Though she was critical of the country's military police being deployed into Rio's favelas, Brazil's Public Security Minister Raul Jungmann said federal police would aid in the investigation into Franco's murder.
People look on as Rio's Civil Police officers transport Brazilian politician Marielle Franco's auto, where she was found shot dead in Rio de Janeiro, Brazil on March 15, 2018. "She never said anything about being threatened", said Laura Pitangui, a physiotherapist who last saw Franco five days ago.
Marielle Franco, a Rio de Janeiro city councilwoman who had become a symbol of hope for numerous city's poorest residents, was shot and killed Wednesday night in an attack police are preliminarily calling an assassination.
Outside the scene where Marielle Franco was found dead in Rio on March 15.
Franco was a black woman who defied the odds of Rio politics to win the fifth highest vote count among council members when she was elected in 2016. Matheus Melo was leaving church when he was killed. "They come to kill our young!" she said.
Her violent death underscores challenges in reducing bloodshed in Brazilian cities, many of which rank among the most violent in the world.More news: Putin: Jews, Ukrainians 'with Russian citizenship' could be behind United States election meddling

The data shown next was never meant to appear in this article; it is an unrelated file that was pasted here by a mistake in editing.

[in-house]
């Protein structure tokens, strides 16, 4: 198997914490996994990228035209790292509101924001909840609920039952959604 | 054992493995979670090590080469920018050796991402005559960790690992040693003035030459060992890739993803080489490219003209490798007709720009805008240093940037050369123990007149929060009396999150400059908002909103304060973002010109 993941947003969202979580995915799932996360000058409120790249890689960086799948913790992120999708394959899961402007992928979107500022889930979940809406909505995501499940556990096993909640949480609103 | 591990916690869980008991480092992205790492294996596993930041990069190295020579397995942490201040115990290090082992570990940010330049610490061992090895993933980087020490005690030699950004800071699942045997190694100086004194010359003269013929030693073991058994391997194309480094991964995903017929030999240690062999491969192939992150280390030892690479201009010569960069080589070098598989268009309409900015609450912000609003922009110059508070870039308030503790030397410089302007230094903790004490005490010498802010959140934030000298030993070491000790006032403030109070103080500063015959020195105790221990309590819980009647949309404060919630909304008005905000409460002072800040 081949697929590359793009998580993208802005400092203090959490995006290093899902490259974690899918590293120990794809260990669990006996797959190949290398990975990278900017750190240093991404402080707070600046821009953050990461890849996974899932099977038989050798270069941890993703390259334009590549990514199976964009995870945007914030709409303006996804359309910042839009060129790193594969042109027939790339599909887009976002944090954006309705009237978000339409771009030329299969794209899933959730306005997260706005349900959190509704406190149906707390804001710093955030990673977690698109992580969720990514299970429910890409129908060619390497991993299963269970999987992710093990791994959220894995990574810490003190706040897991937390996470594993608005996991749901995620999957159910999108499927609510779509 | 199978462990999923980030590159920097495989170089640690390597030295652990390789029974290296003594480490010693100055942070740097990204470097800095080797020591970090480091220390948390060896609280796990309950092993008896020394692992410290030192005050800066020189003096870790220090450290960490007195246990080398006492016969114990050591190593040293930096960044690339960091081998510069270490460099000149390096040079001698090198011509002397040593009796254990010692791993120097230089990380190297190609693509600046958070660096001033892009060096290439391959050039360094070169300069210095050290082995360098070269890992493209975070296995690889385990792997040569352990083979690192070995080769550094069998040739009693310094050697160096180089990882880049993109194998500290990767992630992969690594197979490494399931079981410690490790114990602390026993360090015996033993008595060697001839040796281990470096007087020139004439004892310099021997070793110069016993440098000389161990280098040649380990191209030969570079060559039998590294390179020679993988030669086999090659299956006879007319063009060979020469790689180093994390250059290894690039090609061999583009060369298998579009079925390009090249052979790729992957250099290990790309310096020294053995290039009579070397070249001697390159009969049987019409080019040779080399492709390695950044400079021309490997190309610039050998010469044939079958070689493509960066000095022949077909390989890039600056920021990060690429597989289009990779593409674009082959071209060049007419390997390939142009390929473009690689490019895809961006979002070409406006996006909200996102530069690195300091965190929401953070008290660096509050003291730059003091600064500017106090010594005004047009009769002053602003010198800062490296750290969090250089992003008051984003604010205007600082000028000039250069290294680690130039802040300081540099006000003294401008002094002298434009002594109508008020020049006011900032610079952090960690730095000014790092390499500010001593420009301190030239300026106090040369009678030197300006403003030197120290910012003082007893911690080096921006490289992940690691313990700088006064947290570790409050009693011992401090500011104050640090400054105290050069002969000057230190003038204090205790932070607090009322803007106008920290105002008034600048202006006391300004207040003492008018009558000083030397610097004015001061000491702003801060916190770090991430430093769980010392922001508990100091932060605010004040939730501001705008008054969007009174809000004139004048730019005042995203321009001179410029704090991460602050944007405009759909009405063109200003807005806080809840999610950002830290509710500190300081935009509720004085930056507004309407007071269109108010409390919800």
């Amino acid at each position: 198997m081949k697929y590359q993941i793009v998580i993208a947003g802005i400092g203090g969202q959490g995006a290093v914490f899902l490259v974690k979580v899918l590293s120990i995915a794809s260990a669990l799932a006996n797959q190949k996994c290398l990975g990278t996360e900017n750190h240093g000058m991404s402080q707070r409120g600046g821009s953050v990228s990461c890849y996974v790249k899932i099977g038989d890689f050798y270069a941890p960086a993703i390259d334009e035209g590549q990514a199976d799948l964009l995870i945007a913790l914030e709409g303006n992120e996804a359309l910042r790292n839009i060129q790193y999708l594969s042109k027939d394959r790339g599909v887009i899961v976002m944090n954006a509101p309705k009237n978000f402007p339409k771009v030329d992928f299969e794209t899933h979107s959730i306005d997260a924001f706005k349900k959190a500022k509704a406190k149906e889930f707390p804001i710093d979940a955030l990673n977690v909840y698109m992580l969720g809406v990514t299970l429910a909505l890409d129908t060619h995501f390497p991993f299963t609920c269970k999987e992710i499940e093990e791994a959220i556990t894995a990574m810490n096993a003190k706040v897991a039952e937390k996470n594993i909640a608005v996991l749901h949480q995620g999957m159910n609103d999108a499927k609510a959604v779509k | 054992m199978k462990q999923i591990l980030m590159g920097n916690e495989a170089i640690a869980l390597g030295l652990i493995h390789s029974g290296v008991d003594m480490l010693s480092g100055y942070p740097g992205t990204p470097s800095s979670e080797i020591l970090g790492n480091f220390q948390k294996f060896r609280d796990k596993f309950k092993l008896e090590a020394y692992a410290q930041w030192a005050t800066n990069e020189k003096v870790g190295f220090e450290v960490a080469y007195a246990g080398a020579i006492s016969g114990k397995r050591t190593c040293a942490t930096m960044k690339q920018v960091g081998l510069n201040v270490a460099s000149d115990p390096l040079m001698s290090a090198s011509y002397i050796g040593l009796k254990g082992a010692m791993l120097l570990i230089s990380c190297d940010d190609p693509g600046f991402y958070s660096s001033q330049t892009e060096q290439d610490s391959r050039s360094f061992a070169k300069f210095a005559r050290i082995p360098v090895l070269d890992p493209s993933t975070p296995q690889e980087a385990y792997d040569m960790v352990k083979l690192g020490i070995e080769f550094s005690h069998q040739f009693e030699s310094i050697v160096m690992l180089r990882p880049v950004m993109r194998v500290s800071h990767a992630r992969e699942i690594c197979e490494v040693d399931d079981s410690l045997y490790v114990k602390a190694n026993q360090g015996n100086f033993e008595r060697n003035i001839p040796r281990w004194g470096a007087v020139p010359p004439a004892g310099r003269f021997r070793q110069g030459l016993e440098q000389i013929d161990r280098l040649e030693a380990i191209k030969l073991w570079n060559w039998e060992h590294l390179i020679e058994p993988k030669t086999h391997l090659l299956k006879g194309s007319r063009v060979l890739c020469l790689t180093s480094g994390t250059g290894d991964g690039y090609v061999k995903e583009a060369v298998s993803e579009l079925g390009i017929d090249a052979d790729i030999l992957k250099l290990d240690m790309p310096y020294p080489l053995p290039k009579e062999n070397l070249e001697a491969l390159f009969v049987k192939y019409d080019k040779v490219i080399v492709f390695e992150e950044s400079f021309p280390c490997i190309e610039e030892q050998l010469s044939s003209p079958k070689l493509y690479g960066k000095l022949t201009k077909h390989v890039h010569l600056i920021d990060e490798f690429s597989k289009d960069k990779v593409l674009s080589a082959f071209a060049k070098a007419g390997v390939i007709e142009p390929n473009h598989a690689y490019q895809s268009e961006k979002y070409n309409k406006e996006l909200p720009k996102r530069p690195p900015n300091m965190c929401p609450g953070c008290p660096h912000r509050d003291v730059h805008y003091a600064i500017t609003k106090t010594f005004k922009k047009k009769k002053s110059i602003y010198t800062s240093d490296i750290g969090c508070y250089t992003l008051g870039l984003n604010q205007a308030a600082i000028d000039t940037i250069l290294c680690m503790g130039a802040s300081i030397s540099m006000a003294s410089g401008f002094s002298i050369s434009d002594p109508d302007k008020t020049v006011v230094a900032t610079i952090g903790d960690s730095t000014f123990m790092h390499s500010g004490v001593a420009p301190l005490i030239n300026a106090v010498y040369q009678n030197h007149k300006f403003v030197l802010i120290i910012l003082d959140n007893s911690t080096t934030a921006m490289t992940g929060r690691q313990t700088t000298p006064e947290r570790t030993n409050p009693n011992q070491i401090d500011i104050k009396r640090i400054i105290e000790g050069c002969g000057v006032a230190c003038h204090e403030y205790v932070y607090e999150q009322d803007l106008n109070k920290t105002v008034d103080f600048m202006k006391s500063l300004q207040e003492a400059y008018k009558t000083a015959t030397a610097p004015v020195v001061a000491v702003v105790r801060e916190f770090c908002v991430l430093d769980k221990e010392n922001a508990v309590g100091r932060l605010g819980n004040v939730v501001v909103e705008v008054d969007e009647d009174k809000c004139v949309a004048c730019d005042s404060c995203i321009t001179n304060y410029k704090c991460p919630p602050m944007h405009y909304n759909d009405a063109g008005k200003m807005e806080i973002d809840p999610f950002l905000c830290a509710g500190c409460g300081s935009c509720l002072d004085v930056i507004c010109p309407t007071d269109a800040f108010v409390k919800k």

More news: Moody's raises oil price forecast to $45-65 per barrel
More news: Bride-to-be Meghan Markle admits to pupils she's 'very, very excited'
Last month, Temer ordered the military to take command of Rio city and state police.
"Marielle worked tirelessly to defend the rights of black women and young people in the favelas and other marginalized communities".
The city has been mired in violence for decades but the security situation has worsened dramatically since the end of the Olympic Games in 2016.
Franco, 38, was an outspoken critic of police violence and the deployment of the army into poor neighborhoods. In the post, she questioned the action of the Military Police.
Protests began in Rio Thursday morning as a result of Franco's murder. For years, the Mare has been wracked by wars between narco-trafficking gangs and often heavy handed interventions by police.
Groups of militias operating in many of Rio's slums are said to be made up of active and former police, firefighters, private security and off-duty prison guards.